Blu-ray Review: Outrage (1950)

Imprint has brought many overlooked classics into the HD fold since launching in mid-2020, and one of their latest is Ida Lupino’s obscure drama Outrage, making its worldwide debut on Blu-ray.

Newly engaged with the world at her feet, young woman, Ann Walton (Mala Powers), is raped while on her way home from work. Unable to cope with local gossip and her perceived tarnished image in the eyes of her husband to be, she runs away to Los Angeles but winds up in a small town where she tries to evade being discovered.

While categorised as a B-movie, the subject matter of rape is treated with a degree of sensitivity, which was unique for the time, but old-fashioned mentalities about what constitutes assault. Ann is treated as a fugitive even with the law on her side and the notion of victim blaming runs throughout the film with little mention of the assailant apart from initial police questioning. Outrage is a frustrating time capsule of a society that accepts there are many sick people among us but makes no effort in discouraging criminal acts like sexual assaults, only asking law-abiding citizens to take extra care.

Throughout our protagonist’s journey, the kindness of strangers, particularly from local Bruce Ferguson (Tod Andrews), gives a feeling of hope and faith in our fellow man and the message of coming to terms with a traumatic experience is valid, but the issues that brought Ann to her lowly state present themselves again in the form of another very forward individual, who is not even questioned over his clearly inappropriate conduct. Ann once again is the one interrogated and made to feel she’s done something wrong. I like to think the film means well, but it’s constantly undercutting the “progress” it tries to make.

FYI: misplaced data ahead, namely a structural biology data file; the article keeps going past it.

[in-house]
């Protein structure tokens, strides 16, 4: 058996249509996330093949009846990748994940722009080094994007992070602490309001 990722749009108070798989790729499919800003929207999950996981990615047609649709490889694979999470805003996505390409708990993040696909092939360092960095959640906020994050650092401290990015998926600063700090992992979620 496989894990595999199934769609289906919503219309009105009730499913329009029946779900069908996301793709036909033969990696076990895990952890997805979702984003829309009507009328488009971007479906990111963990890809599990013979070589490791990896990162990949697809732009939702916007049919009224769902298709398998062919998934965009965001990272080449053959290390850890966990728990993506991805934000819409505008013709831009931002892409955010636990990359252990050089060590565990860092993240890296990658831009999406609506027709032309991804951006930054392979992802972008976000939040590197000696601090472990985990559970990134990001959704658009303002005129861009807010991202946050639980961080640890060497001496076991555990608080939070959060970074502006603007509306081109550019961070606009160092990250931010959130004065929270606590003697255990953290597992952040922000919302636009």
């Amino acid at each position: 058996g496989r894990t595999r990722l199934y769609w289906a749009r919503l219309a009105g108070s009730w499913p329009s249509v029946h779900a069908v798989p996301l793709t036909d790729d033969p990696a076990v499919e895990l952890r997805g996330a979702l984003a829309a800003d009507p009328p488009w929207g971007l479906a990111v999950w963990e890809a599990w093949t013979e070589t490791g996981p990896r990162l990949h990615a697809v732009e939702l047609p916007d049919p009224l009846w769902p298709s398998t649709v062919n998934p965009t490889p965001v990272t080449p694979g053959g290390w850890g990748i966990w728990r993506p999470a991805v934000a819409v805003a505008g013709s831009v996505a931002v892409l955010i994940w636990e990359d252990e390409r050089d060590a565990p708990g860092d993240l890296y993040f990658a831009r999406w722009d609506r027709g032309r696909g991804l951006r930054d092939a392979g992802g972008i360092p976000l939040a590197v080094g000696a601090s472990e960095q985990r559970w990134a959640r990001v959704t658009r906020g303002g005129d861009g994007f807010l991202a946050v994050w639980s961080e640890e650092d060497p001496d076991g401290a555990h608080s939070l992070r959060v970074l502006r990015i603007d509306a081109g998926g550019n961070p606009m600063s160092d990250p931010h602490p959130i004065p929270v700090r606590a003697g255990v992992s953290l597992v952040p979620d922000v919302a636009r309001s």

Sourced from a 2K scan of the original negative carried out by Paramount Pictures, it is honestly not the most impressive transfer, whereas a full restoration would have likely produced a far superior 1.37:1 image. However, for a debut release on Blu-ray, it’s more than decent and Imprint’s packaging and cover design always manage to bolster the releases which lack the usual high quality and list of extras. LPCM 2.0 Mono doesn’t offer a great deal for a film its age, but it’s uncompressed audio, so there’s no compromise in that department. English HOH subtitles are included.



  • NEW Audio commentary by film critic Alexandra Heller-Nicholas (2021)

Alexandra, who has long been a champion of women in film from all eras, provides a very educational and modem take on Outrage, comparing its style and depiction to more contemporary classics, namely The Accused, all while discussing the social aspects.

Outrage is only 75 minutes long and is easily digestible despite the mild frustration I felt while watching. Mala Powers’ emotional performance certainly doesn’t underplay the horror of her experience and gives the film a raw quality for such a censored era in cinema. Whereas male lead Bruce Ferguson comes across as very genuine, a very typical nice guy with profound advice for Ann and the audience.


(1950, director: Ida Lupino)



Head over to the Imprint Films Facebook page for the latest releases, giveaways, great deals and more! 





direct blu-ray screen captures



You can follow cinematic randomness on Twitter and Facebook where you’ll find all my cinematic exploits. Thank you for visiting!

Scroll to Top